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The Appraisal System

For a number of our clients, April sees the start of annual appraisal schemes as it can tie in nicely with the start of the financial year, new budgets and potential pay rises (where applicable). Appraisals are an effective tool to help maintain t...

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Simple Tips

There is nothing queerer than folk and at work there are always going to be personality clashes and difficult situations. Your approach to these problems can make or break your workplace.

How we approach the employee or employees can either calm or enhance the situation. Always remember that it is not a case of right or wrong but how to move forward. Establish what you both want and what will help you both move forward in a constructive manner.

Remember, difficult conversations are a chance for you to turn something unconstructive into something encouraging.

Here are some of our Simple tips to help you deal with those difficult situations:

Stay calm and composed :

Losing your temper or shouting means you can’t hear what they have to say. If you remain calm they are more likely to open up and explain what is really bothering them. Sometimes people just want to be heard, they are not looking for a resolution they just want to know that someone is interested in what they have to say.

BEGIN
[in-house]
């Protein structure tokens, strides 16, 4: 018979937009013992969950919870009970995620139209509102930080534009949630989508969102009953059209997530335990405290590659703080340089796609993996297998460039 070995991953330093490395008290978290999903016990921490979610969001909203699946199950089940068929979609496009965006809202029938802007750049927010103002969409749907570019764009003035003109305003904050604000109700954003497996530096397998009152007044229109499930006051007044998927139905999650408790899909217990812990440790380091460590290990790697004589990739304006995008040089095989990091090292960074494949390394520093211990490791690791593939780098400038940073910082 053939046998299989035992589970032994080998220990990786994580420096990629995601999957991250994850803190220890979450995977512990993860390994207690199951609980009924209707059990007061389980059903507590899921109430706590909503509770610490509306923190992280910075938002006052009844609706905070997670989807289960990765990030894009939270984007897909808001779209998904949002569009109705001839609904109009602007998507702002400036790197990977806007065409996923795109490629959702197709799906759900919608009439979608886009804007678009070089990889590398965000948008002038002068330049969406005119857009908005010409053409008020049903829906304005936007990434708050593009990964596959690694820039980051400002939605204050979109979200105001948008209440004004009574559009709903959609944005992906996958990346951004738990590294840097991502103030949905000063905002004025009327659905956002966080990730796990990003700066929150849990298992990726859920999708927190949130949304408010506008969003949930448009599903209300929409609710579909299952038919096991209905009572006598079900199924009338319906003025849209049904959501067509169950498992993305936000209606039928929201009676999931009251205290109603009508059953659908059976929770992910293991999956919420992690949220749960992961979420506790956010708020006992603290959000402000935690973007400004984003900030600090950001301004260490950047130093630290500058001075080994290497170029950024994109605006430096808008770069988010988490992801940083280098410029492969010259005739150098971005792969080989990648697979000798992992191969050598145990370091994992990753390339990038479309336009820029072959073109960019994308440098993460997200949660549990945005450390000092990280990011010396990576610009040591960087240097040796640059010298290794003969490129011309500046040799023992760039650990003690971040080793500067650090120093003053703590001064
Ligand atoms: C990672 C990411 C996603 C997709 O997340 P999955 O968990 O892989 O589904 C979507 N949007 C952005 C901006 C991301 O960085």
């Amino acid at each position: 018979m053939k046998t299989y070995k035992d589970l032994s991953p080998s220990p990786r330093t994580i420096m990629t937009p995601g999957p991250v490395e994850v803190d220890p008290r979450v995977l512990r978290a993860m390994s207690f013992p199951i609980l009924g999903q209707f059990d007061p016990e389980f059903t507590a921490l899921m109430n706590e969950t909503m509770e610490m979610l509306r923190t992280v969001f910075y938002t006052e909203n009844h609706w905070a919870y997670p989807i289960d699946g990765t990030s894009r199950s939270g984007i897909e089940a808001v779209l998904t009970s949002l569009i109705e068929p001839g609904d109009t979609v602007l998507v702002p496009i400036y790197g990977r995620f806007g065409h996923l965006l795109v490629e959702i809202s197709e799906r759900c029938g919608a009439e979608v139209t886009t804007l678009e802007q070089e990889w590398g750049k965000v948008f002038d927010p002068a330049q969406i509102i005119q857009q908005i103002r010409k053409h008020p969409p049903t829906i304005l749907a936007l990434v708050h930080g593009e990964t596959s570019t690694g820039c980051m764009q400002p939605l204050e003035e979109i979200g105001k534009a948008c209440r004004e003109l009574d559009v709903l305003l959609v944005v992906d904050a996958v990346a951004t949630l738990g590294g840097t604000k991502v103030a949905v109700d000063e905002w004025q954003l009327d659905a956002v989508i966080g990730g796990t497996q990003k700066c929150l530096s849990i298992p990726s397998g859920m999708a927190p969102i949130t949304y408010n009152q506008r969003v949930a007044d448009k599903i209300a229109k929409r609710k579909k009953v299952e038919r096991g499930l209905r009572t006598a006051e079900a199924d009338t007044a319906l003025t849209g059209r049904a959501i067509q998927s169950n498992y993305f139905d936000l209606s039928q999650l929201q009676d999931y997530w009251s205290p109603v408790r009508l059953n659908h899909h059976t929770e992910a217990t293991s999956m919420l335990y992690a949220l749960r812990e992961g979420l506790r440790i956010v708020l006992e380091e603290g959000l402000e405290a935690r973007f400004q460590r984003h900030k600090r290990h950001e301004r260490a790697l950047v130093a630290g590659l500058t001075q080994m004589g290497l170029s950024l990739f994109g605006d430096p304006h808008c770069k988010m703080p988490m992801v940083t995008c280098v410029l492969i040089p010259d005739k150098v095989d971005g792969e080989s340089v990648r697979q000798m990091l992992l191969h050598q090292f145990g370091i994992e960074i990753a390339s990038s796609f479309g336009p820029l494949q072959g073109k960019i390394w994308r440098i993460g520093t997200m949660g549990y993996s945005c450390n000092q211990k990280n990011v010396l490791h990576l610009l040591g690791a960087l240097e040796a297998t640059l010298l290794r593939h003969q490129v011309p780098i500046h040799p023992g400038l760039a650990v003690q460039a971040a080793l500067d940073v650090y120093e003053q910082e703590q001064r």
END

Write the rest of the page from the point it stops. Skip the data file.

Don’t presume to know how they are feeling:

There is nothing worse than someone telling you they know exactly how you feel; they don’t, no one can know exactly how you feel so let them speak first and listen. Most people are not out to be difficult, try and understand what is causing them to behave in this manner.

Be factual:

Explain how the situation is affecting other people or the business. They may be so caught up in their own issues that they have forgotten about the effects they may be having elsewhere. Remind them that their actions have consequences.

Forgive and forget:

If a colleague has made a mistake or not completed something get your point across then let go. There is nothing to be achieved by harping on about something that cannot be changed. Instead look at what could be done differently to ensure it does not happen again.

What’s important:

Sometimes we get led astray by the conversation, remember what is important and don’t get caught up in a blame response. Think about the outcome you want and how to achieve it.

Don’t react:

Sometimes people are just looking for a reaction, don’t bite! Sometimes it is best not to respond to negative messages or difficult attitudes, move the conversation on to the next point.

Think:

We’ve all had an email sent to us at one point or another, blaming us for something or dragging us into a negative situation. Naturally you are compelled to respond immediately to defend yourself. Instead wait and think, once you have had a chance to calm down, you can respond or choose not to. Email ping pong is a dangerous game! Far better to call a meeting with all involved than to interpret the tone of an email.